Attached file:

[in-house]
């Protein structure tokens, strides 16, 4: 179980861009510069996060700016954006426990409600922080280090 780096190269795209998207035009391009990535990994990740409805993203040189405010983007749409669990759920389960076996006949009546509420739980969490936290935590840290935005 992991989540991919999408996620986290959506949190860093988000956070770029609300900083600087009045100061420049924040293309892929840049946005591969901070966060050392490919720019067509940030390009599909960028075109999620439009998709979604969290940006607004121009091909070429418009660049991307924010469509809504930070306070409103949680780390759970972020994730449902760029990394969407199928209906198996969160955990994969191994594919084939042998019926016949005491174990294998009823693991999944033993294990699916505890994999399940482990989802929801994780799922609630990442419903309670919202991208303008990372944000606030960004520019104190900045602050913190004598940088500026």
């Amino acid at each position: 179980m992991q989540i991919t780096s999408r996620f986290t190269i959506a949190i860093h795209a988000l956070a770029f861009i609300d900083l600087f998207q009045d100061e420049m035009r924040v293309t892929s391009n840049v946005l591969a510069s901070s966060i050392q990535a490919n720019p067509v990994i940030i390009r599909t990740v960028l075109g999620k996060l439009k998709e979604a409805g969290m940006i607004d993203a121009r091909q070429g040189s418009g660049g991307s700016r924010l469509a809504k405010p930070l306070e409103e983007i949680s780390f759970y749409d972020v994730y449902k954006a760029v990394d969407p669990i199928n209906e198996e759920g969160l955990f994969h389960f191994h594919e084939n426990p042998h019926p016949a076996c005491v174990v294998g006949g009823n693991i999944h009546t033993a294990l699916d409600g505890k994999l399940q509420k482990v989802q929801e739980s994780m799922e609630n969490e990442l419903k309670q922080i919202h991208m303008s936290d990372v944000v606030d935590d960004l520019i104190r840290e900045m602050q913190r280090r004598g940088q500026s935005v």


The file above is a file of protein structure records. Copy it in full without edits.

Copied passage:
[in-house]
């Protein structure tokens, strides 16, 4: 179980861009510069996060700016954006426990409600922080280090 780096190269795209998207035009391009990535990994990740409805993203040189405010983007749409669990759920389960076996006949009546509420739980969490936290935590840290935005 992991989540991919999408996620986290959506949190860093988000956070770029609300900083600087009045100061420049924040293309892929840049946005591969901070966060050392490919720019067509940030390009599909960028075109999620439009998709979604969290940006607004121009091909070429418009660049991307924010469509809504930070306070409103949680780390759970972020994730449902760029990394969407199928209906198996969160955990994969191994594919084939042998019926016949005491174990294998009823693991999944033993294990699916505890994999399940482990989802929801994780799922609630990442419903309670919202991208303008990372944000606030960004520019104190900045602050913190004598940088500026």
């Amino acid at each position: 179980m992991q989540i991919t780096s999408r996620f986290t190269i959506a949190i860093h795209a988000l956070a770029f861009i609300d900083l600087f998207q009045d100061e420049m035009r924040v293309t892929s391009n840049v946005l591969a510069s901070s966060i050392q990535a490919n720019p067509v990994i940030i390009r599909t990740v960028l075109g999620k996060l439009k998709e979604a409805g969290m940006i607004d993203a121009r091909q070429g040189s418009g660049g991307s700016r924010l469509a809504k405010p930070l306070e409103e983007i949680s780390f759970y749409d972020v994730y449902k954006a760029v990394d969407p669990i199928n209906e198996e759920g969160l955990f994969h389960f191994h594919e084939n426990p042998h019926p016949a076996c005491v174990v294998g006949g009823n693991i999944h009546t033993a294990l699916d409600g505890k994999l399940q509420k482990v989802q929801e739980s994780m799922e609630n969490e990442l419903k309670q922080i919202h991208m303008s936290d990372v944000v606030d935590d960004l520019i104190r840290e900045m602050q913190r280090r004598g940088q500026s935005v």